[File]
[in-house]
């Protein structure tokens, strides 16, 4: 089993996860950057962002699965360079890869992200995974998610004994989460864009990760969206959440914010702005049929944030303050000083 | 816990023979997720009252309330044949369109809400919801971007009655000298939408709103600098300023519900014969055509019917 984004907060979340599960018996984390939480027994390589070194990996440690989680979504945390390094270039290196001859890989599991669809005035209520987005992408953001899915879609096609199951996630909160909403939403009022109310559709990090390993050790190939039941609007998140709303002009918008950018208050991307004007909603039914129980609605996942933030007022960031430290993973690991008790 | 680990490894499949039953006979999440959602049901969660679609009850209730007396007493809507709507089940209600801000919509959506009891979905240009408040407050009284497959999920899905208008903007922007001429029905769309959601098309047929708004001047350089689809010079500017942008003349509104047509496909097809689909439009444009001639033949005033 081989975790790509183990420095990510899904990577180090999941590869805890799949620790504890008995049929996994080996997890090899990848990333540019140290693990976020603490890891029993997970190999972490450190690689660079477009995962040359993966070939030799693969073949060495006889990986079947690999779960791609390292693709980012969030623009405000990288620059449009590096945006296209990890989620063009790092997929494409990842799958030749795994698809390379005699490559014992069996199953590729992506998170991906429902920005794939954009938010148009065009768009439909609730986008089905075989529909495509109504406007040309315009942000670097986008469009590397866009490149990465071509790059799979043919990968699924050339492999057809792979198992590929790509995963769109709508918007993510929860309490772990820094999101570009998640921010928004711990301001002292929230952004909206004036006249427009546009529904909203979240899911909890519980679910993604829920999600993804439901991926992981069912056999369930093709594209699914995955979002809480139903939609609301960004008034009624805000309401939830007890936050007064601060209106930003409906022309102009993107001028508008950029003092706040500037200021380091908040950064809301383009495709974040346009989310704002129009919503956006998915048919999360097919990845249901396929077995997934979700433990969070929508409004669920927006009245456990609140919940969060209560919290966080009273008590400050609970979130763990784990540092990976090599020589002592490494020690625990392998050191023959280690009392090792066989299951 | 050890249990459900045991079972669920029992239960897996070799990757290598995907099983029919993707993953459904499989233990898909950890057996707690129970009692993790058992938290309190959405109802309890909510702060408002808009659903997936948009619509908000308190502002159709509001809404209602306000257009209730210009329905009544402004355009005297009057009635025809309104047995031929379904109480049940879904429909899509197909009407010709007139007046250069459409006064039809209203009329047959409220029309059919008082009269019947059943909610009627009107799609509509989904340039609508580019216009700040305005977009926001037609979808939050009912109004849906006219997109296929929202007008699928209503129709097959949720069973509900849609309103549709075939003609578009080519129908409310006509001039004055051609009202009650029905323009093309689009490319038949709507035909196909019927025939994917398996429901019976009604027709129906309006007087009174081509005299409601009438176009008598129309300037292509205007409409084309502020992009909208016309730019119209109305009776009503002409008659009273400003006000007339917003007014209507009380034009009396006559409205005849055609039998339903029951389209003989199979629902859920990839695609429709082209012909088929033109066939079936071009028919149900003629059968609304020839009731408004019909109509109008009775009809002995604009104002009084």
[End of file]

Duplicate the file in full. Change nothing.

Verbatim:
[in-house]
């Protein structure tokens, strides 16, 4: 089993996860950057962002699965360079890869992200995974998610004994989460864009990760969206959440914010702005049929944030303050000083 | 816990023979997720009252309330044949369109809400919801971007009655000298939408709103600098300023519900014969055509019917 984004907060979340599960018996984390939480027994390589070194990996440690989680979504945390390094270039290196001859890989599991669809005035209520987005992408953001899915879609096609199951996630909160909403939403009022109310559709990090390993050790190939039941609007998140709303002009918008950018208050991307004007909603039914129980609605996942933030007022960031430290993973690991008790 | 680990490894499949039953006979999440959602049901969660679609009850209730007396007493809507709507089940209600801000919509959506009891979905240009408040407050009284497959999920899905208008903007922007001429029905769309959601098309047929708004001047350089689809010079500017942008003349509104047509496909097809689909439009444009001639033949005033 081989975790790509183990420095990510899904990577180090999941590869805890799949620790504890008995049929996994080996997890090899990848990333540019140290693990976020603490890891029993997970190999972490450190690689660079477009995962040359993966070939030799693969073949060495006889990986079947690999779960791609390292693709980012969030623009405000990288620059449009590096945006296209990890989620063009790092997929494409990842799958030749795994698809390379005699490559014992069996199953590729992506998170991906429902920005794939954009938010148009065009768009439909609730986008089905075989529909495509109504406007040309315009942000670097986008469009590397866009490149990465071509790059799979043919990968699924050339492999057809792979198992590929790509995963769109709508918007993510929860309490772990820094999101570009998640921010928004711990301001002292929230952004909206004036006249427009546009529904909203979240899911909890519980679910993604829920999600993804439901991926992981069912056999369930093709594209699914995955979002809480139903939609609301960004008034009624805000309401939830007890936050007064601060209106930003409906022309102009993107001028508008950029003092706040500037200021380091908040950064809301383009495709974040346009989310704002129009919503956006998915048919999360097919990845249901396929077995997934979700433990969070929508409004669920927006009245456990609140919940969060209560919290966080009273008590400050609970979130763990784990540092990976090599020589002592490494020690625990392998050191023959280690009392090792066989299951 | 050890249990459900045991079972669920029992239960897996070799990757290598995907099983029919993707993953459904499989233990898909950890057996707690129970009692993790058992938290309190959405109802309890909510702060408002808009659903997936948009619509908000308190502002159709509001809404209602306000257009209730210009329905009544402004355009005297009057009635025809309104047995031929379904109480049940879904429909899509197909009407010709007139007046250069459409006064039809209203009329047959409220029309059919008082009269019947059943909610009627009107799609509509989904340039609508580019216009700040305005977009926001037609979808939050009912109004849906006219997109296929929202007008699928209503129709097959949720069973509900849609309103549709075939003609578009080519129908409310006509001039004055051609009202009650029905323009093309689009490319038949709507035909196909019927025939994917398996429901019976009604027709129906309006007087009174081509005299409601009438176009008598129309300037292509205007409409084309502020992009909208016309730019119209109305009776009503002409008659009273400003006000007339917003007014209507009380034009009396006559409205005849055609039998339903029951389209003989199979629902859920990839695609429709082209012909088929033109066939079936071009028919149900003629059968609304020839009731408004019909109509109008009775009809002995604009104002009084």